Then the complaints were spilling from Doris’s mouth in long, artificial strings. How had she assumed this role, this victim role? What king of mystery was there in her family of origin? Where could blame be settled so that her burden would be lighter? She was victimized by Marlene. Marlene pulled all the strings. She was thinking back to her parents’ concept of child-rearing and its hidden language of coercion. Doris was powerless. She needed to share her truth. To set boundaries. The passions of battery were stirred way down in the unconscious, in the history of the species, not up where Doris or anyone could control them. She didn’t know if she could shake it. She wanted to leave but she didn’t know if she could. There was something operatic about Doris not walking the dog and then getting hit. There were all kinds of hatred between Doris and Marlene. Marlene was systematically trying to murder Doris. Doris had actually woke to find Marlene holding a pillow over her head as she slept, she had found Marlene tampering with jars of prescription medication that she had in a cabinet—I have these attacks of nerves, Doris said. Marlene couldn’t handle, in the end, that Doris’s family had money and that hers did not, the differences between the classes were too much for her, though Doris herself felt she understood the misery that Marlene had come from. She could see how Marlene’s childhood in the city was just a long story of deprivation. She could see how her life had been devoid of any model for affection. But she didn’t have to murder her for it. She didn’t have to buy a gun, which was what Marlene was talking about doing, ostensibly to defend them from the fucking creeps in Hell’s Kitchen, fucking creeps. And then just as suddenly, Doris was in love again. She had not exhausted all of her love for Marlene. MarJene was radiant when she was happy, she had a smile that would stop at nothing. When she was happy, her face seemed to open and to reply yes to everything, to the abandoned buildings, to the crack dealers, to the repulsive men who paid her. Her face said yes, and it was clear how revolutionary and dangerous was the yes of a woman who was grabbing the world by its dick and yanking. Marlene happy, Doris said, was as dangerous as a souped up automatic weapon. But then on the other hand she was dangerous when she wasn’t happy and that was where ail the trouble started. Marlene was dangerous. She was just thinking out loud. Marlene was dangerous. (Toni was telling me in the bar.) And that was when Doris began to think about what she might do about the problem. There was no longer any way around it.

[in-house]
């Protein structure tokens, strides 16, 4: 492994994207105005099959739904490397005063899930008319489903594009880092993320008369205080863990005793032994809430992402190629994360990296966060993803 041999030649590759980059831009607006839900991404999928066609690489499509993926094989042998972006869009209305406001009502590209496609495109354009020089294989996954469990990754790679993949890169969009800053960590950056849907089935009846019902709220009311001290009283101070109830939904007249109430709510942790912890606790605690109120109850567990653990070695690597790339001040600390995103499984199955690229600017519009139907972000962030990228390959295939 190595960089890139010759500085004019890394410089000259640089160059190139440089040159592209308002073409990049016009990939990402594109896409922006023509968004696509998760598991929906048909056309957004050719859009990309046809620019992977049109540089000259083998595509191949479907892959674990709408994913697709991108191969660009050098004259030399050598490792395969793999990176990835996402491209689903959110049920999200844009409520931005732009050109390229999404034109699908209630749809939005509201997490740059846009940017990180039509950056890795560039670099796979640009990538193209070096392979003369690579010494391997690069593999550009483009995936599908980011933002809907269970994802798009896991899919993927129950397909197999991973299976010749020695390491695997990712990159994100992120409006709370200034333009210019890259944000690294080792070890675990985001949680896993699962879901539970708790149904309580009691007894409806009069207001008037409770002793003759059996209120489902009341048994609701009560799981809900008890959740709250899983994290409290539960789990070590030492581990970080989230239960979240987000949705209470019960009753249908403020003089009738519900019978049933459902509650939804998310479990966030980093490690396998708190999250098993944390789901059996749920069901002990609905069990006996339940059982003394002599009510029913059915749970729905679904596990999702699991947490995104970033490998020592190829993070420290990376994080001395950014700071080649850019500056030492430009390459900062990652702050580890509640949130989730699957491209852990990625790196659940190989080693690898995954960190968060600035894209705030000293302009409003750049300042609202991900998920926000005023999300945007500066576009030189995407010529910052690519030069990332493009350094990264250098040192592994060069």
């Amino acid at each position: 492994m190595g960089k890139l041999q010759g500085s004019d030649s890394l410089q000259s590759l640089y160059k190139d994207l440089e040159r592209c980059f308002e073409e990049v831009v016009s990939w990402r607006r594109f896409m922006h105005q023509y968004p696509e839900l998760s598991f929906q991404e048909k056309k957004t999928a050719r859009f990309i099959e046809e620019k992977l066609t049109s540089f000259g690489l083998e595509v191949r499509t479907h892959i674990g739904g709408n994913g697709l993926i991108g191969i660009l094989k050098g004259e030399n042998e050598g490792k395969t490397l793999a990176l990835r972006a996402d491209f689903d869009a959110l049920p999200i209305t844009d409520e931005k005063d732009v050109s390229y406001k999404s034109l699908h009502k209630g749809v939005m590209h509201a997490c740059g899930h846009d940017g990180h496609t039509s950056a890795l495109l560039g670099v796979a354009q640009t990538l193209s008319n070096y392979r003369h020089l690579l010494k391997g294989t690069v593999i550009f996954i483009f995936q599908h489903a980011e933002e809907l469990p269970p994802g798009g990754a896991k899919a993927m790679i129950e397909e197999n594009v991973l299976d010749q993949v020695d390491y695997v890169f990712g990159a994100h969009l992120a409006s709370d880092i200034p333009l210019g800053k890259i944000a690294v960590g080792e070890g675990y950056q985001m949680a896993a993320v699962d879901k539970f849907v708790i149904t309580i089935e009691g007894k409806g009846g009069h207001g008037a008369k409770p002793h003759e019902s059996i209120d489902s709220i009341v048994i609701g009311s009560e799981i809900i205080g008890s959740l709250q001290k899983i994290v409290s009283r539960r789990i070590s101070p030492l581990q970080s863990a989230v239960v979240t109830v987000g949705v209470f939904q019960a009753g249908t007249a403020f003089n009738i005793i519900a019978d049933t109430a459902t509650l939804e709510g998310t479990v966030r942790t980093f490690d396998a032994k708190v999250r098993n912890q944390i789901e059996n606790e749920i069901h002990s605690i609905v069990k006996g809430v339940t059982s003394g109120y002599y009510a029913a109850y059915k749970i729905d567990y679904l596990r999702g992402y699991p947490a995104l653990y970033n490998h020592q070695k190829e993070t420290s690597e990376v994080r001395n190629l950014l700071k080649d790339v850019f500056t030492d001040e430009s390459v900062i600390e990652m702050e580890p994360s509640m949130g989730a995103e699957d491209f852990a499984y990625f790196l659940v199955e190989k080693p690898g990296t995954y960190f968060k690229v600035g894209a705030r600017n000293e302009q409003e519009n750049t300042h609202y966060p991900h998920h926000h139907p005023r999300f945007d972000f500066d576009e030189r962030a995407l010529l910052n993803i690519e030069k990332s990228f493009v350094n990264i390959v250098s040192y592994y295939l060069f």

They went to Wendy’s together, the next Saturday. All three of them. For a minute, everything seemed to be going all right. There was a new room where a woman in thigh-high boots and black leather gloves was throwing darts. There was another auction, and the three of them discussed buying a fourth woman. They were particularly fond of a little girl in a white party dress who shivered and grimaced like a child abandoned in a department store. This little girl would have waited among the men’s shirts for weeks for the mother who would never return.
But they didn’t have enough cash between them really to pay for the girl, who was a hot item. Top dollar for this girl. They were back at the Clinton apartment; it was only 12:30. The dog was walked, the apartment was clean. The three of them were there in the apartment, and already the process of unclothing themselves seemed ritualized. Something had gone out of it. Toni knew she was just chasing kicks, and it didn’t make her feel that good. Marlene seemed intent on being the passive recipient of whatever fucking was going to take place that night. She had a tableau in mind; it was theatrical. She was actively arranging for her passivity. Through some superhuman effort, Doris managed to keep the whole thing together for a time. She strapped on the pink dildo and fucked Marlene in the missionary position, but both of them seemed sad and distant, and Toni lay around drinking beer and lending a hand now and then. The air was hot and still. The heat was a malevolent force in the apartment. By the time they climbed under a lone sheet, the three of them were covered in the sweat of exertion and also the sweat of connections not entirely made. They were each a little drunk.